It’s ironic that new City Manager Dr. Lee Niblock started his tenure here on Marco during the joyous holiday season. Many are relieved that council had finally hired a new manager after ten months of wrangling over the search.
At their first meeting of 2018, on January 8, Niblock would report that he was making the rounds. Some joked he was “making a list, seeing who’s been naughty and who’s been nice,” referring to the popular Christmas rhyme. However, at that meeting he assured council he was settling into the position and was anxious to move the community forward.
Niblock reported he has initially met with each employee group within the city, and will continue those contacts on a more personal basis, meeting with employees one on one to establish a better line of communication.
The city presently has over 225 fulltime and part time positions. By city charter, none of those employees may be directed, hired or disciplined by council members. The only employees of the city that report to the council are the city manager and city attorney. It is the city manager who directs city employees, and that relationship between councilors and employees has been tenuous at times based upon a recently released employee survey.
Niblock sees improving communications, both internally and with the public, as a major focus in the coming months. As part of that initiative he will be reshuffling some staff duties to free up necessary funds to employ a Public Communications Manager, and create an ombudsman position to assist the general public in traversing the sometimescomplicated processes within city hall. In Niblock’s view, that should help to provide more accountability within city government.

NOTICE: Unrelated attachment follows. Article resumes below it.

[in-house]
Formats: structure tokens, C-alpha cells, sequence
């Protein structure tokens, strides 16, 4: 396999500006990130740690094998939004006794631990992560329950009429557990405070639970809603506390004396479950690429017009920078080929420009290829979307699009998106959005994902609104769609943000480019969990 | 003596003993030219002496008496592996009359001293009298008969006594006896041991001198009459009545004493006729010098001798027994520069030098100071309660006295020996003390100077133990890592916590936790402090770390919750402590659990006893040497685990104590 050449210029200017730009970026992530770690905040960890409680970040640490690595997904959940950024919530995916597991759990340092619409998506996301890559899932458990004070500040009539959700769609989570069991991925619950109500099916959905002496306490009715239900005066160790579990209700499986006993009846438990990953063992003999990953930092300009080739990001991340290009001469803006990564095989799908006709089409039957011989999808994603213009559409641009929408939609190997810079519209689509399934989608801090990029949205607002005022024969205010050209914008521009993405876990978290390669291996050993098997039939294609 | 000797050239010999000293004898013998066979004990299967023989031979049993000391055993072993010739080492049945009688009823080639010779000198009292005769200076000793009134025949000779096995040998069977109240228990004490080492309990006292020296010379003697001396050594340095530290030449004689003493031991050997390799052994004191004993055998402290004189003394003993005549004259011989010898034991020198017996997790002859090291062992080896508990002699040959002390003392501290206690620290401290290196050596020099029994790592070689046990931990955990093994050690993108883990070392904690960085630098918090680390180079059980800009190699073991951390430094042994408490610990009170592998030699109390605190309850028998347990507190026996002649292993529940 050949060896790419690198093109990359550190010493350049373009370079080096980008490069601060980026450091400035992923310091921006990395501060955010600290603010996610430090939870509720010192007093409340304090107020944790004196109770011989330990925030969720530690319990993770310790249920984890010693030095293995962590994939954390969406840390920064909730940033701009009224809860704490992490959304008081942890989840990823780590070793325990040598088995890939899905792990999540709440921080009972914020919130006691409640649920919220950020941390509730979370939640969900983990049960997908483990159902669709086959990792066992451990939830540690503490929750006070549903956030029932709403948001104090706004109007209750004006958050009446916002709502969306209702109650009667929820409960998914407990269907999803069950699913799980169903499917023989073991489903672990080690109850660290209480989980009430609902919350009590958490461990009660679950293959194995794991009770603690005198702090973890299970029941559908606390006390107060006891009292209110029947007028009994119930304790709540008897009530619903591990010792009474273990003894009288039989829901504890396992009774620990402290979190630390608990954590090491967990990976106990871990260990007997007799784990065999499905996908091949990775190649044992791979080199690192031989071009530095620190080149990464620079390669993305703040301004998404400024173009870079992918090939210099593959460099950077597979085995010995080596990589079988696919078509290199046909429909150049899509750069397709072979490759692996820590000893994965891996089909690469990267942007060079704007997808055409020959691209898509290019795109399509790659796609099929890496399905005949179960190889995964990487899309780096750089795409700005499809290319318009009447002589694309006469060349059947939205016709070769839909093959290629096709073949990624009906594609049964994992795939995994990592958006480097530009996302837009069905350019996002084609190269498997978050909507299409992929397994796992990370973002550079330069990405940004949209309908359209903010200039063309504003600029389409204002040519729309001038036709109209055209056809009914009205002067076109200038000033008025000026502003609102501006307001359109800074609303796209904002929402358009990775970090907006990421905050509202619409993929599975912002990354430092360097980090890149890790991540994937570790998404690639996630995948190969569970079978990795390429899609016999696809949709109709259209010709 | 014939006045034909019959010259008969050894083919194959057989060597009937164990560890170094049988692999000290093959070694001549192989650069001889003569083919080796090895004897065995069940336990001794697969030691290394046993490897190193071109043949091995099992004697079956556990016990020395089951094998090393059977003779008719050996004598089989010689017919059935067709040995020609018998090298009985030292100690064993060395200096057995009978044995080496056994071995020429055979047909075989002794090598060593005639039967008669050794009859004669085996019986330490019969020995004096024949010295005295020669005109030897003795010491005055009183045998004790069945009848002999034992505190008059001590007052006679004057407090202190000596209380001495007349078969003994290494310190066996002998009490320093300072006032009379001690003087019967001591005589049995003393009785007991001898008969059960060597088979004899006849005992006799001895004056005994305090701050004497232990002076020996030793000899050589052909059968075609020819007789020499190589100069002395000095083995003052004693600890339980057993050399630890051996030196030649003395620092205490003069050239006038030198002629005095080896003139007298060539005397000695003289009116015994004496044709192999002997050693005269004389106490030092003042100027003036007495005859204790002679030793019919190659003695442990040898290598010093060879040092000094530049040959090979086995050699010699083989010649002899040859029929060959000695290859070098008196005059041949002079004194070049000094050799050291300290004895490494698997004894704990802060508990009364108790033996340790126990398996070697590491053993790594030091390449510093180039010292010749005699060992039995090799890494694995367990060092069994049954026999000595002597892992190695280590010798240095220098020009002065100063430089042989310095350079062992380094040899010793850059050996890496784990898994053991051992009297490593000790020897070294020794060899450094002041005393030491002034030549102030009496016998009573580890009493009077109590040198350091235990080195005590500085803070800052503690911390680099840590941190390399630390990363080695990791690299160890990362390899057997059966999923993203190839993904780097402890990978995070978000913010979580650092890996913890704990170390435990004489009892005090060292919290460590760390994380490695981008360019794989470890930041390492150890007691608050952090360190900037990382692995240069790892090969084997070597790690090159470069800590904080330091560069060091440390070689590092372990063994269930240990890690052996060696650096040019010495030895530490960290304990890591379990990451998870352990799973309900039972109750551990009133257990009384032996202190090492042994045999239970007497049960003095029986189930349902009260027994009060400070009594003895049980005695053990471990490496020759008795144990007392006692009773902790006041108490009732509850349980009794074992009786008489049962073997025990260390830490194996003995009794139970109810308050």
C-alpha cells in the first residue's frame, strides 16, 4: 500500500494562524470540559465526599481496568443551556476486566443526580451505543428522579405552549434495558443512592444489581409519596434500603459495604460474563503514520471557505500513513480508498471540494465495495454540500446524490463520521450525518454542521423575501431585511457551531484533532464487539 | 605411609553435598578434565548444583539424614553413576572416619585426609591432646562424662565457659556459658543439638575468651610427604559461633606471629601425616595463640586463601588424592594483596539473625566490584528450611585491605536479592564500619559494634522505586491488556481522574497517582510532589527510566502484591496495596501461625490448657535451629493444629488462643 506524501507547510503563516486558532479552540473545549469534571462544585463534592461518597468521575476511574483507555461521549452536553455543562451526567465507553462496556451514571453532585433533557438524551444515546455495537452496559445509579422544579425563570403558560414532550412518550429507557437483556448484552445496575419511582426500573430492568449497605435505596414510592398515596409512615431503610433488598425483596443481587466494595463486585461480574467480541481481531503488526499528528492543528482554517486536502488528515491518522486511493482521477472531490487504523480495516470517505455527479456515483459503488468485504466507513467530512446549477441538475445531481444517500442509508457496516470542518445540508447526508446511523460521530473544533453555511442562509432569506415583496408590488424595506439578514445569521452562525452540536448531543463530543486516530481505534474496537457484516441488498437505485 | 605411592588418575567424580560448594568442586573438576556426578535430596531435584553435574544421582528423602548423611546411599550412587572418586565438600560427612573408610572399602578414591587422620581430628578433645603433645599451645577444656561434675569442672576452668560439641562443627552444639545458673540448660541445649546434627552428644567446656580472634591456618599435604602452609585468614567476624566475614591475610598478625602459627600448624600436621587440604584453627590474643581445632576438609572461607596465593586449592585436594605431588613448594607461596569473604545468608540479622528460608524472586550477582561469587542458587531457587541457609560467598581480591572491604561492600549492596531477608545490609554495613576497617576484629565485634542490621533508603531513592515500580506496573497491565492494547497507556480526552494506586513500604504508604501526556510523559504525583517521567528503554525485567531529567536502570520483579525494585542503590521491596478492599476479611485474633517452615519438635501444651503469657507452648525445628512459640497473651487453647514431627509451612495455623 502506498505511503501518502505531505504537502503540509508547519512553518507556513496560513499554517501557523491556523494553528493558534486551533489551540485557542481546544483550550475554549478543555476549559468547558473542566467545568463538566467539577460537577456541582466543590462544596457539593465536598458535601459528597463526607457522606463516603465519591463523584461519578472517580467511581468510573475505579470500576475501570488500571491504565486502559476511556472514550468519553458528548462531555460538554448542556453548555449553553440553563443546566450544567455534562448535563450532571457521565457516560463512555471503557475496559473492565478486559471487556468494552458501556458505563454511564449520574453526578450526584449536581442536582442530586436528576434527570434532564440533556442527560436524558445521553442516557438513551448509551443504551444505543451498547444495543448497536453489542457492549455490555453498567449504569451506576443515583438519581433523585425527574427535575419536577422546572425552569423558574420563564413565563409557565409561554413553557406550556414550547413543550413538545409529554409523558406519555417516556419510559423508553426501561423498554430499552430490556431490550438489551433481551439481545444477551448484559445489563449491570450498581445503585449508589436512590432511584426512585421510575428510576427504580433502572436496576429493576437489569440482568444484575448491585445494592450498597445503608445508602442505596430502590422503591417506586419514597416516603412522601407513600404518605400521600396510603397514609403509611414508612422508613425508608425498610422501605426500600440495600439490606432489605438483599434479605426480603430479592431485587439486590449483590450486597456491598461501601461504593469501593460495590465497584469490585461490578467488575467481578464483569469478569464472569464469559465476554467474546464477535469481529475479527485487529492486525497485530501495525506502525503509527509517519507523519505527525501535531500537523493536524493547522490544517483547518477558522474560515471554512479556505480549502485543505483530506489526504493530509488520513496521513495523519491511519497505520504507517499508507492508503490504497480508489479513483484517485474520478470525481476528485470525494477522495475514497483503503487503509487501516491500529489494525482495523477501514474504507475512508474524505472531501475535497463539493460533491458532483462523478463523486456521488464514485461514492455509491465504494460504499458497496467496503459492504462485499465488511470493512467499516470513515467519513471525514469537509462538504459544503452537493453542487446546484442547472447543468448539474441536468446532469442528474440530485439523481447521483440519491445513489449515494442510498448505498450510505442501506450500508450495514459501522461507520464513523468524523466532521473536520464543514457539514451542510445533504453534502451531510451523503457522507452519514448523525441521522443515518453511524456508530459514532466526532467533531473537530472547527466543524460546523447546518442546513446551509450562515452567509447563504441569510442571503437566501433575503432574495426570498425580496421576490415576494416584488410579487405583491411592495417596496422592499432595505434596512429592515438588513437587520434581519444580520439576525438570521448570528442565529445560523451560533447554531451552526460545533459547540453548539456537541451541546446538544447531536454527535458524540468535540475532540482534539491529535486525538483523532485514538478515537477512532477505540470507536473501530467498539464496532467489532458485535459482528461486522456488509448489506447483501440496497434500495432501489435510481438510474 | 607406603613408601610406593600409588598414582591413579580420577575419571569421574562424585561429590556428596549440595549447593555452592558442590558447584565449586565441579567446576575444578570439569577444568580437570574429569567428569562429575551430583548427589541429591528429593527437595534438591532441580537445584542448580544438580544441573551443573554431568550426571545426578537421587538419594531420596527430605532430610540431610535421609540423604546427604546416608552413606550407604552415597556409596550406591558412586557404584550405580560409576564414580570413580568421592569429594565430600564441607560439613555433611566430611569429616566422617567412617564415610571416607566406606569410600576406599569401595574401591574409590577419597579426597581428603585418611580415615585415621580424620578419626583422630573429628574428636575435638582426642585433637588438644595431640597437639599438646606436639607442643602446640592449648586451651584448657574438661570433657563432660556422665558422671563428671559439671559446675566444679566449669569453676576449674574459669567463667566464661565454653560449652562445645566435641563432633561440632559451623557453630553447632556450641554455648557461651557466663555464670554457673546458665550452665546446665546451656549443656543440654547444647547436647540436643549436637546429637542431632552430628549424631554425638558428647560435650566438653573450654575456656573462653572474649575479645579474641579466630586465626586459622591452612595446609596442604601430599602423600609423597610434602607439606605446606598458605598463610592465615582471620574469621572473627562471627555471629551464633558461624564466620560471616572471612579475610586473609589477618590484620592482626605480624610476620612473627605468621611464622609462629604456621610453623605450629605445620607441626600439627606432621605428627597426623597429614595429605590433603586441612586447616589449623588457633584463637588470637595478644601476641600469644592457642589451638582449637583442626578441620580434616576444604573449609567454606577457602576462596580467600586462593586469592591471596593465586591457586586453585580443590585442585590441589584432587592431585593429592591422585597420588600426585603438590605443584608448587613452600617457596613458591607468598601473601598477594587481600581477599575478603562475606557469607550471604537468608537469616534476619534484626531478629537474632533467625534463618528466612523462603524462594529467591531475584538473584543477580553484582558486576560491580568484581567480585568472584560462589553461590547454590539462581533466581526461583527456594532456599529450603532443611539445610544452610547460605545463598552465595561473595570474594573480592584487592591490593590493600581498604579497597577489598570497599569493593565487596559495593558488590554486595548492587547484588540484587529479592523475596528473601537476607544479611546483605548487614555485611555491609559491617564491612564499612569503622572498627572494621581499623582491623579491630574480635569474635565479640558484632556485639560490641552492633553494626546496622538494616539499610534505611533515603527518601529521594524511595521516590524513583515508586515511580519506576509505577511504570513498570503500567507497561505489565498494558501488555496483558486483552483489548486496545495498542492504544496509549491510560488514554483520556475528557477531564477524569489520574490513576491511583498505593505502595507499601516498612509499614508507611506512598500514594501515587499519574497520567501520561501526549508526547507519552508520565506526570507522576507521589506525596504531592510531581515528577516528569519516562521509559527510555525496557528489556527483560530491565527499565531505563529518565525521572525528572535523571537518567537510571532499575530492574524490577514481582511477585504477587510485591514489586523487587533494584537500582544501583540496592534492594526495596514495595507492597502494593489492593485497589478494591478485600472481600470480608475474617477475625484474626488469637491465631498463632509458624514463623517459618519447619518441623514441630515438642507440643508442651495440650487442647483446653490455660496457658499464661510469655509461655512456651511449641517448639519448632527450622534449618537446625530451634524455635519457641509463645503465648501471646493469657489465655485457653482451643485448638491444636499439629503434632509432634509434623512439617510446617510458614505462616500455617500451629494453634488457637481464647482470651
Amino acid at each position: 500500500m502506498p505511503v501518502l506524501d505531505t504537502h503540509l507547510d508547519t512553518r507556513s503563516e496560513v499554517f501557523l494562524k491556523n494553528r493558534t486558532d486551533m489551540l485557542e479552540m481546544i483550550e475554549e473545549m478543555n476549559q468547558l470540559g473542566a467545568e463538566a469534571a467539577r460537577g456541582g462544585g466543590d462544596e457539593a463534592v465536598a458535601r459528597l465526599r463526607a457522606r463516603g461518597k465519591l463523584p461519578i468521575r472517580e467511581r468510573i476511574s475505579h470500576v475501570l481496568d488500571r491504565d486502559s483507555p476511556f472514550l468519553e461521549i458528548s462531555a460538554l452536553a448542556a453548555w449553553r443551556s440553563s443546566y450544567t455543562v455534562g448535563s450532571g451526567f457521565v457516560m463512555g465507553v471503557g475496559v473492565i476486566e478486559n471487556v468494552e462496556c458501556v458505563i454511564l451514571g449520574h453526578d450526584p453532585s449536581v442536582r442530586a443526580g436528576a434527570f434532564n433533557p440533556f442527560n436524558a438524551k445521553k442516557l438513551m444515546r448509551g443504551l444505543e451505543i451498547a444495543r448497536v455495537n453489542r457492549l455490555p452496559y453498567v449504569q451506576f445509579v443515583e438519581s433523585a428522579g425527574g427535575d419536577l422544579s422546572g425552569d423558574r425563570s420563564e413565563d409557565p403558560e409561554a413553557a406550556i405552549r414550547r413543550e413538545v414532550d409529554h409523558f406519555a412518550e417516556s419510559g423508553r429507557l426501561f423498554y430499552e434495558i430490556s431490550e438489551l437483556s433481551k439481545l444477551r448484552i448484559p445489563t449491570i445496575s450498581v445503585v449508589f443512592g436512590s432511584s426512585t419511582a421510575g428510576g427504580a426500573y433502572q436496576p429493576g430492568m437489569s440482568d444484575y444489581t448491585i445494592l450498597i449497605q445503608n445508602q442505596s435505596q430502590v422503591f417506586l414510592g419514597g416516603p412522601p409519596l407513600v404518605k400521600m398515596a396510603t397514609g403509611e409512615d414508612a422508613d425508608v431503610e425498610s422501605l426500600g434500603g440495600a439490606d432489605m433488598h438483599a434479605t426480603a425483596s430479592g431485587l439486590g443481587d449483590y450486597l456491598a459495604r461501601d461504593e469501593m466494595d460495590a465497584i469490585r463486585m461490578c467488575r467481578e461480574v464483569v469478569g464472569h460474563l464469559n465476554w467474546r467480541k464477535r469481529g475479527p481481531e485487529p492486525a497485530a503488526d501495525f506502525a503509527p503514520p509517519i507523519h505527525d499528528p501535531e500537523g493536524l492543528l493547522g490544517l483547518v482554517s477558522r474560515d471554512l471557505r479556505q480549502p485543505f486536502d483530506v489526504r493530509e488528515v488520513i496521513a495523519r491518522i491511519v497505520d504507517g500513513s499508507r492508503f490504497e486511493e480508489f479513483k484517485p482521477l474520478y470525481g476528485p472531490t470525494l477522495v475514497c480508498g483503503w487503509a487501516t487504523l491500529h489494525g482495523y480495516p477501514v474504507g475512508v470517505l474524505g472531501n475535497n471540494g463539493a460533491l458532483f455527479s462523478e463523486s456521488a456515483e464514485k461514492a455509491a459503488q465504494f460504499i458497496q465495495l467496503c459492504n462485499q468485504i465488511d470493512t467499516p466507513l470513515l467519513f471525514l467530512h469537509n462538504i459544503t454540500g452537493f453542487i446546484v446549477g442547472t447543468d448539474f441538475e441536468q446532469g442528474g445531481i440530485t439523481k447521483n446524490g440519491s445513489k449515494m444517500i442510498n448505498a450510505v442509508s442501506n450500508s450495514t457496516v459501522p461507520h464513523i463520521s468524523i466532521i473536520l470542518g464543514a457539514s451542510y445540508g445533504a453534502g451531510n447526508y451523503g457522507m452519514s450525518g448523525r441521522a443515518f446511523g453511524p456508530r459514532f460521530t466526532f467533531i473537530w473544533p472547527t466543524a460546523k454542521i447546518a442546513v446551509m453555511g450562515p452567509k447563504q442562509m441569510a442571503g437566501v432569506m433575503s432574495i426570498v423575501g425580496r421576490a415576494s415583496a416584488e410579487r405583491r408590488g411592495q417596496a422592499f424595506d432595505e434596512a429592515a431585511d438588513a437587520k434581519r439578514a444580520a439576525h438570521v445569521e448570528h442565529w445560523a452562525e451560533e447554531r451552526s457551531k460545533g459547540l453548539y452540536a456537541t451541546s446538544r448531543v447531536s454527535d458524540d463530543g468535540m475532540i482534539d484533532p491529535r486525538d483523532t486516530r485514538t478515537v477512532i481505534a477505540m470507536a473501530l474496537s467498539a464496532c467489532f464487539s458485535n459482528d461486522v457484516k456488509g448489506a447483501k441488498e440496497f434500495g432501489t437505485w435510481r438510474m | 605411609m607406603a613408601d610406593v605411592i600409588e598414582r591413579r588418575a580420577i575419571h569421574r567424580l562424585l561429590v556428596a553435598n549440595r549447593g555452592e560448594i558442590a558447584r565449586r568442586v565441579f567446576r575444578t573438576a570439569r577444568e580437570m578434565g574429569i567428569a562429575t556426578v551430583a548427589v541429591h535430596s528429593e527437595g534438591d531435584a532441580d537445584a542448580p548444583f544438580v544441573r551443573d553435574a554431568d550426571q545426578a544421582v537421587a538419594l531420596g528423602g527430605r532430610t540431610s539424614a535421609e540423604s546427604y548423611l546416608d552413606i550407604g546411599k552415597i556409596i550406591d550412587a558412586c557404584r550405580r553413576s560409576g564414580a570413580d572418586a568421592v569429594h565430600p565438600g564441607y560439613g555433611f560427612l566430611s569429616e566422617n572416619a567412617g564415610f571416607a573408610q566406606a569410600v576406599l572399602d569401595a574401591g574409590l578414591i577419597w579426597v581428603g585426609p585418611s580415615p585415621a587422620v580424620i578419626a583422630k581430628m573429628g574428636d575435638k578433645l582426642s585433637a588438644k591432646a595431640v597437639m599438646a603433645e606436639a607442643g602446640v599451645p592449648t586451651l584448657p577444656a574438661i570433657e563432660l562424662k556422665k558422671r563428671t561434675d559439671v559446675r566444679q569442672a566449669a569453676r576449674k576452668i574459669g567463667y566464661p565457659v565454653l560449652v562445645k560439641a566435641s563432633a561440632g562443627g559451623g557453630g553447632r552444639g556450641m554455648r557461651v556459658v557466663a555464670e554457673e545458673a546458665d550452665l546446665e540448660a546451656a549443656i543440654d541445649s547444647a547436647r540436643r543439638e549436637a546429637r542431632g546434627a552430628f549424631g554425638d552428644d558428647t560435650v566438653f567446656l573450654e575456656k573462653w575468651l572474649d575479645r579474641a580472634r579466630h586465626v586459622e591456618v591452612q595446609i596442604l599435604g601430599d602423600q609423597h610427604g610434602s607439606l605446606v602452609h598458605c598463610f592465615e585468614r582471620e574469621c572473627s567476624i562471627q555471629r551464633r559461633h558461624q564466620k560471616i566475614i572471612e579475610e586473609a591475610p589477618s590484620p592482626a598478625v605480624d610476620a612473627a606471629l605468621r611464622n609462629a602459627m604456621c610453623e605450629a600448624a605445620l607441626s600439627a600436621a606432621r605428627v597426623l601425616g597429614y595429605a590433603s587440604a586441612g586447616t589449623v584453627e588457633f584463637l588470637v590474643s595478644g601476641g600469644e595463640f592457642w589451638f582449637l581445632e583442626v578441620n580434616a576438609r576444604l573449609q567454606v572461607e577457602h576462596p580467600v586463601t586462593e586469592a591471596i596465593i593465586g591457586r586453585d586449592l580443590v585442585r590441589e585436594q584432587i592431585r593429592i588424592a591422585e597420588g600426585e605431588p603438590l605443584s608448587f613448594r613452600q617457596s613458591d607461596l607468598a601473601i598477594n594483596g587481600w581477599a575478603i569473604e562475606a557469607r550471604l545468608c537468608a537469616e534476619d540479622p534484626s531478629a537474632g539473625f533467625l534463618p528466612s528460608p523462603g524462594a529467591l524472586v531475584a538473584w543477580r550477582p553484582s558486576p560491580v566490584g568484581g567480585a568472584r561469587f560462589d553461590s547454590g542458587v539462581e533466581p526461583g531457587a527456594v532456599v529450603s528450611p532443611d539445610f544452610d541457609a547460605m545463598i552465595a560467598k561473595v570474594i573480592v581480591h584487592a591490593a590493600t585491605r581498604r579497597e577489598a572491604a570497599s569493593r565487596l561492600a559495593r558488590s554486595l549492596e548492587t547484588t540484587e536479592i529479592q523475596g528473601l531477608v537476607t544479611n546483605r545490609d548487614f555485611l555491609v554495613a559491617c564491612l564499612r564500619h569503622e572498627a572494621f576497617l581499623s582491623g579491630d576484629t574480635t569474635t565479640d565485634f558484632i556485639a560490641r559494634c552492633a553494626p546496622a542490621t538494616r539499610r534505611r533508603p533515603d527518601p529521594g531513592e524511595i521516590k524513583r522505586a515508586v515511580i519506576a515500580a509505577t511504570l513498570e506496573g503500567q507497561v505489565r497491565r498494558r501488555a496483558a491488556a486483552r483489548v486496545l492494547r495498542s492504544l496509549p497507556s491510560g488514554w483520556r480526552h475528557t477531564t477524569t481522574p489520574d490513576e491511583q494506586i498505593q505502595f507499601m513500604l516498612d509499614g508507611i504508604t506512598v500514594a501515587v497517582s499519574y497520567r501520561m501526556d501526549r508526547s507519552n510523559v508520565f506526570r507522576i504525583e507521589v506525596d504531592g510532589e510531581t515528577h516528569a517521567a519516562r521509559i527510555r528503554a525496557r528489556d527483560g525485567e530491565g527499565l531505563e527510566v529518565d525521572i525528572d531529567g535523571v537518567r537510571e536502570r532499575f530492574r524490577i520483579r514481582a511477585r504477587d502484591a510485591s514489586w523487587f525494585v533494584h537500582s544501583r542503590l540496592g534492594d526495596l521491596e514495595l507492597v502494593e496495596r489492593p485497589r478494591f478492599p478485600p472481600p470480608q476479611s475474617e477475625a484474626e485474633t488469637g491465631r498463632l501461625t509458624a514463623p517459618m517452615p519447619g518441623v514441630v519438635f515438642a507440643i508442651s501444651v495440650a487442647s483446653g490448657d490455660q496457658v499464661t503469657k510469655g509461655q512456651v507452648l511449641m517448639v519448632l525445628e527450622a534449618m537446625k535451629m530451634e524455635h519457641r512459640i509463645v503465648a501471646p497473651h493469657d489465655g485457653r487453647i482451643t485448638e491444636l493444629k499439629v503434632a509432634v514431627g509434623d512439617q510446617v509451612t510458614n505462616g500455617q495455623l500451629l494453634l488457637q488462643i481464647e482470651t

He is a proponent of creating a stronger social media presence, in an effort to keep the citizens within the community better informed.
Niblock also reported that he believes that the city should be investing more in Tallahassee lobbying efforts. He complimented the city’s present lobbyist and urged council to better utilize those efforts to return more financial aid from the state, in addition to supporting other legislation that could benefit the city moving forward.
He advised council of the need for funding a permanent position to deal with storm water engineering. This while the community moves forward to aggressively deal with maintaining and improving the condition of our bays, waterways and estuaries. “These are your largest assets,” said Niblock.
Niblock suggested that the comprehensive employee compensation plan was overdue for review and would be a necessary element of his overall review of how the city should move forward in the future.
One other area that Niblock commented on was his desire to create a strategic plan for the island, which would take the community into the next two decades; this after the city has just celebrated its twentieth anniversary.
Niblock continued to update council and the public as part of his reports during the monthly meetings, and promised transparency.